Postal Savings Reform in Northeast Asia, Part Two: China


Cindy Marks

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July 31, 2008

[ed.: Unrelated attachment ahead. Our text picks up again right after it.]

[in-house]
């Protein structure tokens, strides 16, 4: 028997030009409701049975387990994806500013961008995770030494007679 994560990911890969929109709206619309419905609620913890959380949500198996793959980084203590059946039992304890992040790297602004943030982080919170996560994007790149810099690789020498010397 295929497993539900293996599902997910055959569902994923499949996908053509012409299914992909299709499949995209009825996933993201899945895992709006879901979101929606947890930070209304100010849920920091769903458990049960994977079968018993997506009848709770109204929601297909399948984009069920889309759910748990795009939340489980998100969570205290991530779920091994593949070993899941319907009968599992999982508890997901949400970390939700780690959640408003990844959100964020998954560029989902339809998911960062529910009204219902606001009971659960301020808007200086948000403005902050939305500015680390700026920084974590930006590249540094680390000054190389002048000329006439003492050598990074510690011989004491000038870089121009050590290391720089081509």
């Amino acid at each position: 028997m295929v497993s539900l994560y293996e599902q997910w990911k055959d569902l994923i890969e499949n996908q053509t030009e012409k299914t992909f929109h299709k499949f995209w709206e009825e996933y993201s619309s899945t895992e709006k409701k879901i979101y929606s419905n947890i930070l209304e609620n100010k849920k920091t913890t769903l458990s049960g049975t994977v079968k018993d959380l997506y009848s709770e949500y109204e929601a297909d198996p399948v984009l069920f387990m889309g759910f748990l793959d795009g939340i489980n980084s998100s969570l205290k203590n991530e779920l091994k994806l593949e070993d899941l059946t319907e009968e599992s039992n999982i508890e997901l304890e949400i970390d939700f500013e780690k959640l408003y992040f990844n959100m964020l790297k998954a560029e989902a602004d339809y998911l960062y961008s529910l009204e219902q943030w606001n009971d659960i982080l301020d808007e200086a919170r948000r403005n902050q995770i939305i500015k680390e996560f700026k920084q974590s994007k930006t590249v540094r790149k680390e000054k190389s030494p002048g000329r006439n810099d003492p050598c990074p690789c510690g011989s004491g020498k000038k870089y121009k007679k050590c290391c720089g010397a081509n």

Postal savings programs have long served as vehicles to promote savings among all segments of a population, especially those in rural and agricultural regions which are frequently without ready access to banking or other financial services. Over the past several years, there have been a number of changes to postal savings programs in the Northeast Asian economies of Japan, South Korea, and China. Most notably, all these economies are attempting to reform their traditional postal savings programs to adopt more commercial bank-like models. A number of factors are driving this change, including the large size of accumulated postal savings deposits, political pressure to narrow the income gap between rural and urban regions, and overall financial sector reform. This Asia Focus report is the second of a two-part series highlighting postal savings programs in Japan, South Korea, and China.